This is the first post in a series about a problem inside RMT {\cap} QIT that I have been working on for some time now [cn2,bcn]. Since I find it to be very simple and interesting, I will present it in a series of blog notes that should be accessible to a large audience. I will also use this material to prepare the talks I will be giving this summer on this topic ;).

In what follows, all vector spaces shall be assumed to be complex and {k \leq n} are fixed constants. For a vector {y \in \mathbb R^k}, the symbol {y^\downarrow} denotes its ordered version, i.e. {y} and {y^\downarrow} are the same up to permutation of coordinates and {y^\downarrow_1 \geq \cdots \geq y^\downarrow_k}.

1. Singular values of vectors in a tensor product

Using the non-canonical isomorphism {\mathbb C^k \otimes \mathbb C^n \simeq \mathbb C^k \otimes (\mathbb C^n)^*}, one can see any vector

\displaystyle \mathbb C^k \otimes \mathbb C^n \ni x = \sum_{i=1}^k \sum_{j=1}^n x_{ij} e_i \otimes f_j

as a matrix

\displaystyle \mathcal M_{k \times n} \ni X = \sum_{i=1}^k \sum_{j=1}^n x_{ij} e_if_j^*.

In this way, by using the singular value decomposition of the matrix {X} (keep in mind that we assume {k \leq n}), one can write

\displaystyle x = \sum_{i=1}^k \sqrt{\lambda_i} e'_i \otimes f'_i,

where {(f'_i)}, resp. {(g'_i)} are orthonormal families in {\mathbb C^k}, resp. {\mathbb C^n}. The vector {\lambda = \lambda(x) \in \mathbb R_+^{k}} is the singular value vector of {x} and we shall always assume that it is ordered {\lambda(x) = \lambda(x)^\downarrow}. It satisfies the normalization condition

\displaystyle \sum_{i=1}^k \lambda_i(x)= \|x\|^2.

In particular, if {x} is a unit vector, then {\lambda(x) \in \Delta^\downarrow_k}, where {\Delta_k} is the probability simplex

\displaystyle \Delta_k = \left\{ y \in \mathbb R_+^k \, : \, \sum_{i=1}^k y_i = 1\right\}

and {\Delta^\downarrow_k} is its ordered version.

In QIT, the decomposition of x above is called the Schmidt decomposition and the numbers {\lambda_i(x)} are called the Schmidt coefficients of the pure state {|x\rangle}.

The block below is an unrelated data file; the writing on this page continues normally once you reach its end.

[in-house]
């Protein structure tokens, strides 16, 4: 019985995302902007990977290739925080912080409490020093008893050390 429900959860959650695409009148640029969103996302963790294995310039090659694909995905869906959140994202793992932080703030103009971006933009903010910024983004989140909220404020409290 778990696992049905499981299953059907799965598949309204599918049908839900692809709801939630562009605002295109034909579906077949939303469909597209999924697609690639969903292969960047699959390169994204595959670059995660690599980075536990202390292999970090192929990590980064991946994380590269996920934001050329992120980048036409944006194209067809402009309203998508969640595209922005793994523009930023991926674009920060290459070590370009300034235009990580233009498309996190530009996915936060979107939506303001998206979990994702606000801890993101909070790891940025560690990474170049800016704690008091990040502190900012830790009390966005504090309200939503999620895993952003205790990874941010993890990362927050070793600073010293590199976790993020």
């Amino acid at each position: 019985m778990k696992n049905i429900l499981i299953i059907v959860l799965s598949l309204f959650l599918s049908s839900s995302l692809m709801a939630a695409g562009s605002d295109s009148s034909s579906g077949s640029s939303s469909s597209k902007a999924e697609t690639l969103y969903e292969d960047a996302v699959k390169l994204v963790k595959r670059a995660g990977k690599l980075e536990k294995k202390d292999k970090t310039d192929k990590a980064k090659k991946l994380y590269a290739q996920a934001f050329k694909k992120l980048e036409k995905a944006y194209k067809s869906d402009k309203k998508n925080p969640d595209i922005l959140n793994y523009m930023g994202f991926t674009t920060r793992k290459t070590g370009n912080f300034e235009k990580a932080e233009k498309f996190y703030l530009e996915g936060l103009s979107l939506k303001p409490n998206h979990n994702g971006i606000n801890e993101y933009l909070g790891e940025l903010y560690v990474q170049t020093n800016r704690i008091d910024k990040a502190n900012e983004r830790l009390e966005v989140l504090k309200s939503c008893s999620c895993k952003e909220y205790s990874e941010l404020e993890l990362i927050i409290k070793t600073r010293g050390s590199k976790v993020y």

2. The singular value set of a vector subspace

Consider now a subspace {V \subset \mathbb C^k \otimes \mathbb C^n} of dimension {\mathrm{dim} V = d} and define the set

\displaystyle K_V = \{ \lambda(x) \, : \, x \in V \text{ and } \|x\| = 1 \} \subseteq \Delta^\downarrow_k,

called the singular value subset of the subspace {V}.

Below are some examples of sets {K_{V}}, in the case {k=3}, where the simplex {\Delta_{3}} is two-dimensional. In all the four cases, {k=n=3} and {d=2}. In the last two pictures, one of the vectors spanning the subspace {V} has singular values {(1/3,1/3,1/3)}.

3. Basic properties

Below is a list of very simple properties of the sets {K_{V}}.

Proposition 1. The set {K_V} is a compact subset of the ordered probability simplex {\Delta_k^\downarrow} having the following properties:

  1. Local invariance: {K_{(U_1 \otimes U_2)V} = K_V}, for unitary matrices {U_1 \in \mathcal U(k)} and {U_2 \in \mathcal U(n)}.
  2. Monotonicity: if {V_1 \subset V_2}, then {K_{V_1} \subset K_{V_2}}.
  3. If {d=1}, {V=\mathbb C x}, then {K_V=\{\lambda(x)\}}.
  4. If {d > (k-1)(n-1)}, then {(1,0,\ldots,0) \in K_V}.

Proof: The first three statements are trivial. The last one is contained in [cmw], Proposition 6 and follows from a standard result in algebraic geometry about the dimension of the intersection of projective varieties. \Box

4. So, what is the problem ?

The question one would like to answer is the following:

How does a typical K_V look like ?

In order to address this, I will introduce random subspaces in the next post future. In the next post, I look at the special case of antisymmetric tensors.

References

[bcn] S. Belinschi, B. Collins and I. Nechita, Laws of large numbers for eigenvectors and eigenvalues associated to random subspaces in a tensor product, to appear in Invent. Math.

[cn2] B. Collins and I. Nechita, Random quantum channels II: Entanglement of random subspaces, Rényi entropy estimates and additivity problems, Adv. in Math. 226 (2011), 1181–1201.

[cmw] T. Cubitt, A. Montanaro and A. Winter, On the dimension of subspaces with bounded Schmidt rank, J. Math. Phys. 49, 022107 (2008).

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